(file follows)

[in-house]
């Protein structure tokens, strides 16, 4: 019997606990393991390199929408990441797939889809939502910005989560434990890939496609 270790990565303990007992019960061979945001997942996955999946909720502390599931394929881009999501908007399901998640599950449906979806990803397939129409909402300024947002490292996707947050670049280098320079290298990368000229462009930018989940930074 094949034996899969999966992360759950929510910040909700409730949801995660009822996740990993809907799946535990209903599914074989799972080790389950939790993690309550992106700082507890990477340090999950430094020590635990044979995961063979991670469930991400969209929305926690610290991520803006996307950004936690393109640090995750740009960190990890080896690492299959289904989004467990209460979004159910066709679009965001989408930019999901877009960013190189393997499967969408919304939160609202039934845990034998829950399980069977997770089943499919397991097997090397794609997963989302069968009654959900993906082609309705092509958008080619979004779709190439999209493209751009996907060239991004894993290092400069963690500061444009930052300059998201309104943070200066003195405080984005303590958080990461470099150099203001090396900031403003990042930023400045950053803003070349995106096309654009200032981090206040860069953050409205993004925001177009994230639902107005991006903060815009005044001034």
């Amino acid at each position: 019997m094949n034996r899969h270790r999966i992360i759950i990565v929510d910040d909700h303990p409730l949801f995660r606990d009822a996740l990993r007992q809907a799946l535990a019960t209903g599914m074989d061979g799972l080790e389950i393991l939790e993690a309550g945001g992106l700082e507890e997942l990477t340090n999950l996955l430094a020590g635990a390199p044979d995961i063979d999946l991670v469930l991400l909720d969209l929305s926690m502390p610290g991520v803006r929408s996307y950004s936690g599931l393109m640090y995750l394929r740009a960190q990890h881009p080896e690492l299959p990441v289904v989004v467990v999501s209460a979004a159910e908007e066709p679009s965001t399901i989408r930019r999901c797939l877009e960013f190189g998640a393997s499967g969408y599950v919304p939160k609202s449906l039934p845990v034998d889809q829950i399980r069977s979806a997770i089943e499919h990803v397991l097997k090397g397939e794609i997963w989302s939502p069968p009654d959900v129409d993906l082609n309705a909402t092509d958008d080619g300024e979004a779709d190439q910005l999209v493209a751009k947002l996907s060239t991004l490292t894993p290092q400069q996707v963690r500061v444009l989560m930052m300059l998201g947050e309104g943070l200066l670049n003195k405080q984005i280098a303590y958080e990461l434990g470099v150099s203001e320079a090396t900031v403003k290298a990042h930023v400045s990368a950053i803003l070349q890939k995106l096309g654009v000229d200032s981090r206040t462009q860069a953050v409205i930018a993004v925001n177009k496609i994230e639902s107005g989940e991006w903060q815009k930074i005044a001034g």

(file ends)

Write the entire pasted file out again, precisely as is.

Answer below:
[in-house]
């Protein structure tokens, strides 16, 4: 019997606990393991390199929408990441797939889809939502910005989560434990890939496609 270790990565303990007992019960061979945001997942996955999946909720502390599931394929881009999501908007399901998640599950449906979806990803397939129409909402300024947002490292996707947050670049280098320079290298990368000229462009930018989940930074 094949034996899969999966992360759950929510910040909700409730949801995660009822996740990993809907799946535990209903599914074989799972080790389950939790993690309550992106700082507890990477340090999950430094020590635990044979995961063979991670469930991400969209929305926690610290991520803006996307950004936690393109640090995750740009960190990890080896690492299959289904989004467990209460979004159910066709679009965001989408930019999901877009960013190189393997499967969408919304939160609202039934845990034998829950399980069977997770089943499919397991097997090397794609997963989302069968009654959900993906082609309705092509958008080619979004779709190439999209493209751009996907060239991004894993290092400069963690500061444009930052300059998201309104943070200066003195405080984005303590958080990461470099150099203001090396900031403003990042930023400045950053803003070349995106096309654009200032981090206040860069953050409205993004925001177009994230639902107005991006903060815009005044001034």
């Amino acid at each position: 019997m094949n034996r899969h270790r999966i992360i759950i990565v929510d910040d909700h303990p409730l949801f995660r606990d009822a996740l990993r007992q809907a799946l535990a019960t209903g599914m074989d061979g799972l080790e389950i393991l939790e993690a309550g945001g992106l700082e507890e997942l990477t340090n999950l996955l430094a020590g635990a390199p044979d995961i063979d999946l991670v469930l991400l909720d969209l929305s926690m502390p610290g991520v803006r929408s996307y950004s936690g599931l393109m640090y995750l394929r740009a960190q990890h881009p080896e690492l299959p990441v289904v989004v467990v999501s209460a979004a159910e908007e066709p679009s965001t399901i989408r930019r999901c797939l877009e960013f190189g998640a393997s499967g969408y599950v919304p939160k609202s449906l039934p845990v034998d889809q829950i399980r069977s979806a997770i089943e499919h990803v397991l097997k090397g397939e794609i997963w989302s939502p069968p009654d959900v129409d993906l082609n309705a909402t092509d958008d080619g300024e979004a779709d190439q910005l999209v493209a751009k947002l996907s060239t991004l490292t894993p290092q400069q996707v963690r500061v444009l989560m930052m300059l998201g947050e309104g943070l200066l670049n003195k405080q984005i280098a303590y958080e990461l434990g470099v150099s203001e320079a090396t900031v403003k290298a990042h930023v400045s990368a950053i803003l070349q890939k995106l096309g654009v000229d200032s981090r206040t462009q860069a953050v409205i930018a993004v925001n177009k496609i994230e639902s107005g989940e991006w903060q815009k930074i005044a001034g």